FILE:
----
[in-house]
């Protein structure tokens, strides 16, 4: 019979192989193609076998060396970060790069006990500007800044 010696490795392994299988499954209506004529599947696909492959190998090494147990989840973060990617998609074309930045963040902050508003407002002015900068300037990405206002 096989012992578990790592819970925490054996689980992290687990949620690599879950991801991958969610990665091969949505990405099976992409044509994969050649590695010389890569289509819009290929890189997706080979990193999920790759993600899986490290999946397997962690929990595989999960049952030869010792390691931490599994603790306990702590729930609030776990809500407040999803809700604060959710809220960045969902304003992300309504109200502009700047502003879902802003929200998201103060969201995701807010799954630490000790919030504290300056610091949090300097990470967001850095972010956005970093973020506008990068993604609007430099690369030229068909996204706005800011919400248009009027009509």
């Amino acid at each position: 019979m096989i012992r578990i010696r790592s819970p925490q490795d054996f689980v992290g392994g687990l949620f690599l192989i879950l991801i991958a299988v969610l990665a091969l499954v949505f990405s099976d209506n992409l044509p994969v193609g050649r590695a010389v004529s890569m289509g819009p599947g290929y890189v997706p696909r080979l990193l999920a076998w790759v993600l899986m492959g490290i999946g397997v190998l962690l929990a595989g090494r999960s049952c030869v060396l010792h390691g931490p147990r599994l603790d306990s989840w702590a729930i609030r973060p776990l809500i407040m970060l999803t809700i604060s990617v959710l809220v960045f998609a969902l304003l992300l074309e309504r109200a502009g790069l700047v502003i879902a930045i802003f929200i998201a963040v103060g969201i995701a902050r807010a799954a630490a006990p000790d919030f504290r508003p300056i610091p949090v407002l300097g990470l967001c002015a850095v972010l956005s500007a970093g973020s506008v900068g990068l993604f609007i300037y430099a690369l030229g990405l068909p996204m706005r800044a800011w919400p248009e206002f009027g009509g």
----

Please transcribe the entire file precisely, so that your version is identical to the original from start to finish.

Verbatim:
[in-house]
């Protein structure tokens, strides 16, 4: 019979192989193609076998060396970060790069006990500007800044 010696490795392994299988499954209506004529599947696909492959190998090494147990989840973060990617998609074309930045963040902050508003407002002015900068300037990405206002 096989012992578990790592819970925490054996689980992290687990949620690599879950991801991958969610990665091969949505990405099976992409044509994969050649590695010389890569289509819009290929890189997706080979990193999920790759993600899986490290999946397997962690929990595989999960049952030869010792390691931490599994603790306990702590729930609030776990809500407040999803809700604060959710809220960045969902304003992300309504109200502009700047502003879902802003929200998201103060969201995701807010799954630490000790919030504290300056610091949090300097990470967001850095972010956005970093973020506008990068993604609007430099690369030229068909996204706005800011919400248009009027009509």
């Amino acid at each position: 019979m096989i012992r578990i010696r790592s819970p925490q490795d054996f689980v992290g392994g687990l949620f690599l192989i879950l991801i991958a299988v969610l990665a091969l499954v949505f990405s099976d209506n992409l044509p994969v193609g050649r590695a010389v004529s890569m289509g819009p599947g290929y890189v997706p696909r080979l990193l999920a076998w790759v993600l899986m492959g490290i999946g397997v190998l962690l929990a595989g090494r999960s049952c030869v060396l010792h390691g931490p147990r599994l603790d306990s989840w702590a729930i609030r973060p776990l809500i407040m970060l999803t809700i604060s990617v959710l809220v960045f998609a969902l304003l992300l074309e309504r109200a502009g790069l700047v502003i879902a930045i802003f929200i998201a963040v103060g969201i995701a902050r807010a799954a630490a006990p000790d919030f504290r508003p300056i610091p949090v407002l300097g990470l967001c002015a850095v972010l956005s500007a970093g973020s506008v900068g990068l993604f609007i300037y430099a690369l030229g990405l068909p996204m706005r800044a800011w919400p248009e206002f009027g009509g």